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  • Full Terms & Conditions of access and use can be found athttp://www.tandfonline.com/action/journalInformation?journalCode=ilog20

    Download by: [78.13.230.161] Date: 18 May 2016, At: 05:41

    Logopedics Phoniatrics Vocology

    ISSN: 1401-5439 (Print) 1651-2022 (Online) Journal homepage: http://www.tandfonline.com/loi/ilog20

    Freddie Mercuryacoustic analysis ofspeaking fundamental frequency, vibrato, andsubharmonics

    Christian T. Herbst, Stellan Hertegard, Daniel Zangger-Borch & Per-keLindestad

    To cite this article: Christian T. Herbst, Stellan Hertegard, Daniel Zangger-Borch &Per-ke Lindestad (2016): Freddie Mercuryacoustic analysis of speaking fundamentalfrequency, vibrato, and subharmonics, Logopedics Phoniatrics Vocology, DOI:10.3109/14015439.2016.1156737

    To link to this article: http://dx.doi.org/10.3109/14015439.2016.1156737

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    Published online: 15 Apr 2016.

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  • ORIGINAL ARTICLE

    Freddie Mercuryacoustic analysis of speaking fundamental frequency, vibrato,and subharmonics

    Christian T. Herbsta, Stellan Hertegardb, Daniel Zangger-Borchc and Per-ke Lindestadb

    aVoice Research Lab, Department of Biophysics, Faculty of Science, Palacky University Olomouc, 17. listopadu 12, 771 46 Olomouc, CzechRepublic; bDepartment of Otolaryngology, Head and Neck Surgery B53, Clinical Sciences and Intervention, Karolinska Institutet, KarolinskaUniversity Hospital, 141 86 Stockholm, Sweden; cVoice Centre Stockholm AB, Zangger Vocal Art, Box 4342, 102 67 Stockholm, Sweden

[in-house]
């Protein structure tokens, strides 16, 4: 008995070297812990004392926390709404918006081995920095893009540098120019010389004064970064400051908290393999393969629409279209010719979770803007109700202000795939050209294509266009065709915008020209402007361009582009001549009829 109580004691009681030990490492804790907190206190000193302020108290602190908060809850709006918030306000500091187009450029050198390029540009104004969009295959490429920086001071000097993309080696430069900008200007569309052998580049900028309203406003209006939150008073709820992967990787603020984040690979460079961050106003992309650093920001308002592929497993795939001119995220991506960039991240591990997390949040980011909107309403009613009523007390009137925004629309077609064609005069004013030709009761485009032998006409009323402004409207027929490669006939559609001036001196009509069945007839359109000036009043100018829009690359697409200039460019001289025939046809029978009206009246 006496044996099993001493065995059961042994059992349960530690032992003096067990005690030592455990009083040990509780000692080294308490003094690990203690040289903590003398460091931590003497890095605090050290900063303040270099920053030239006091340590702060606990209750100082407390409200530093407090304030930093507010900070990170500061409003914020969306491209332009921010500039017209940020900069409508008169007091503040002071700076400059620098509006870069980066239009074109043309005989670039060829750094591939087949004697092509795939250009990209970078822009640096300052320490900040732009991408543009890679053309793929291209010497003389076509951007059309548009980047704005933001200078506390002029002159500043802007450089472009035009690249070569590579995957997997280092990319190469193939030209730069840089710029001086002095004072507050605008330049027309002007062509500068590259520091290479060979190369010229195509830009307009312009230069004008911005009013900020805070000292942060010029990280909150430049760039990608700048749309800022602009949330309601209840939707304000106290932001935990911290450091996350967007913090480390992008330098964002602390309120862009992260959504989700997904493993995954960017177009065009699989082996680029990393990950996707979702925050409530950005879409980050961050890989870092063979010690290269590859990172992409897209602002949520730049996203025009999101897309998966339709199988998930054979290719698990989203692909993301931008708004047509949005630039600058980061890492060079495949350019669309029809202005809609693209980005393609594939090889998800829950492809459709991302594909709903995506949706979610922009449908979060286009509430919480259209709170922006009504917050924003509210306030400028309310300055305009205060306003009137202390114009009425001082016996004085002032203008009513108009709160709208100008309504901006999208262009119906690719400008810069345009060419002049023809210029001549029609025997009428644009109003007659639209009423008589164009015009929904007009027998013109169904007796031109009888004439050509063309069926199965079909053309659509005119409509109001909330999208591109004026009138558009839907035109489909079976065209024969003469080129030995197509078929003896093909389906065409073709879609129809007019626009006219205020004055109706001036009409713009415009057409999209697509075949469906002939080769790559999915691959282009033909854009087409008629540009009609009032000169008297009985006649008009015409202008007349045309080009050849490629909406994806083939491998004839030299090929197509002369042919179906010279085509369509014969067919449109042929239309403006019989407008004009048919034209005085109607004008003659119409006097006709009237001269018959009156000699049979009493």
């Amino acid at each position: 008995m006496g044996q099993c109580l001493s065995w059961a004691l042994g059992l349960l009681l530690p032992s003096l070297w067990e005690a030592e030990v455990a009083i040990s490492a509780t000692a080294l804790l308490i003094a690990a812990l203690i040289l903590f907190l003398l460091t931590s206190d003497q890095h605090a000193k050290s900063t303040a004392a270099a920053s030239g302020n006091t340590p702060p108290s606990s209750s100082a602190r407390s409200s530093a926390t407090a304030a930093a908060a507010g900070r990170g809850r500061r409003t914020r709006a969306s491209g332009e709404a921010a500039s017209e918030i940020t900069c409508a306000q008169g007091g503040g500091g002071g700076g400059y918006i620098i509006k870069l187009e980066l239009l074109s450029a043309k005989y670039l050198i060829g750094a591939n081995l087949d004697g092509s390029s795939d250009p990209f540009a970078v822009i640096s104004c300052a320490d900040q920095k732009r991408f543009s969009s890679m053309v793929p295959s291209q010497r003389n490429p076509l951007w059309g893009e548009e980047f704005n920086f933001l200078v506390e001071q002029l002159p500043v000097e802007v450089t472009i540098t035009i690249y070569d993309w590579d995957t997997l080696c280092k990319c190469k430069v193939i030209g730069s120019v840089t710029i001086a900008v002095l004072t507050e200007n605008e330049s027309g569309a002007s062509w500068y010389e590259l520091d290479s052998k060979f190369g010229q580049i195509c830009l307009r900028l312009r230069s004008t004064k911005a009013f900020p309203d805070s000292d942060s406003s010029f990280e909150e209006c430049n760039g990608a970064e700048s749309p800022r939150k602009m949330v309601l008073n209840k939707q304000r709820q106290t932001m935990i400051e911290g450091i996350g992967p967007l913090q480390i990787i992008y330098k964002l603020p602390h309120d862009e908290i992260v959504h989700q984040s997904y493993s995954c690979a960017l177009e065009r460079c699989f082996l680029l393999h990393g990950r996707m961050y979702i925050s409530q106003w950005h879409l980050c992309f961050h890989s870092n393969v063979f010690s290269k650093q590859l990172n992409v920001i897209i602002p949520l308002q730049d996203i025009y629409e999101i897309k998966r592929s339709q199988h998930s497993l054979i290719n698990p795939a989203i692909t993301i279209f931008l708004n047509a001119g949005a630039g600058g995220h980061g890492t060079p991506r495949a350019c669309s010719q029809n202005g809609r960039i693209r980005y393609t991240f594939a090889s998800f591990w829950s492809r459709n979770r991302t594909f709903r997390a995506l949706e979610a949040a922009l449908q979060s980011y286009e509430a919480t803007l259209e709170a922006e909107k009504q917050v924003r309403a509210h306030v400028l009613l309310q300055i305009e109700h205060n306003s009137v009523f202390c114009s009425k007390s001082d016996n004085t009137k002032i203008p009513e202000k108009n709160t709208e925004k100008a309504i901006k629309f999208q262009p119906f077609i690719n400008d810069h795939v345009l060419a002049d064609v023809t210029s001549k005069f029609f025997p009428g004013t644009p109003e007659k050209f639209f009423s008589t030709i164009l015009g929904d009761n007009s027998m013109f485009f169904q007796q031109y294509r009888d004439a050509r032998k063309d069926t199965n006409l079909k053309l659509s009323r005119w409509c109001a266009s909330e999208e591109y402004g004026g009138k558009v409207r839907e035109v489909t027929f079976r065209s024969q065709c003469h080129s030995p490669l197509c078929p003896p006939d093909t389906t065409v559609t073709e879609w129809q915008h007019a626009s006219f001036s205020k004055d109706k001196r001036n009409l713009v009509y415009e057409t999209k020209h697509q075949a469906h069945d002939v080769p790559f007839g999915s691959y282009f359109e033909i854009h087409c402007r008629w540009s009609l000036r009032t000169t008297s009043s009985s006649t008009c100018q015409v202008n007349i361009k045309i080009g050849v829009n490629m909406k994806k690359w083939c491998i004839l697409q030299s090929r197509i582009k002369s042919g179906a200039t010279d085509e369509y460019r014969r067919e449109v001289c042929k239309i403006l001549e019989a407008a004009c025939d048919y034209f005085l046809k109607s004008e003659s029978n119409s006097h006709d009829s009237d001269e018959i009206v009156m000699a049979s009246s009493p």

ABSTRACTFreddie Mercury was one of the twentieth centurys best-known singers of commercial contemporarymusic. This study presents an acoustical analysis of his voice production and singing style, based onperceptual and quantitative analysis of publicly available sound recordings. Analysis of six interviewsrevealed a median speaking fundamental frequency of 117.3 Hz, which is typically found for a baritonevoice. Analysis of voice tracks isolated from full band recordings suggested that the singing voice rangewas 37 semitones within the pitch range of F#2 (about 92.2 Hz) to G5 (about 784 Hz). Evidence forhigher phonations up to a fundamental frequency of 1,347 Hz was not deemed reliable. Analysis of 240sustained notes from 21 a-cappella recordings revealed a surprisingly high mean fundamental fre-quency modulation rate (vibrato) of 7.0 Hz, reaching the range of vocal tremor. Quantitative analysis uti-lizing a newly introduced parameter to assess the regularity of vocal vibrato corroborated itsperceptually irregular nature, suggesting that vibrato (ir)regularity is a distinctive feature of the singingvoice. Imitation of subharmonic phonation samples by a professional rock singer, documented by endo-scopic high-speed video at 4,132 frames per second, revealed a 3:1 frequency locked vibratory patternof vocal folds and ventricular folds.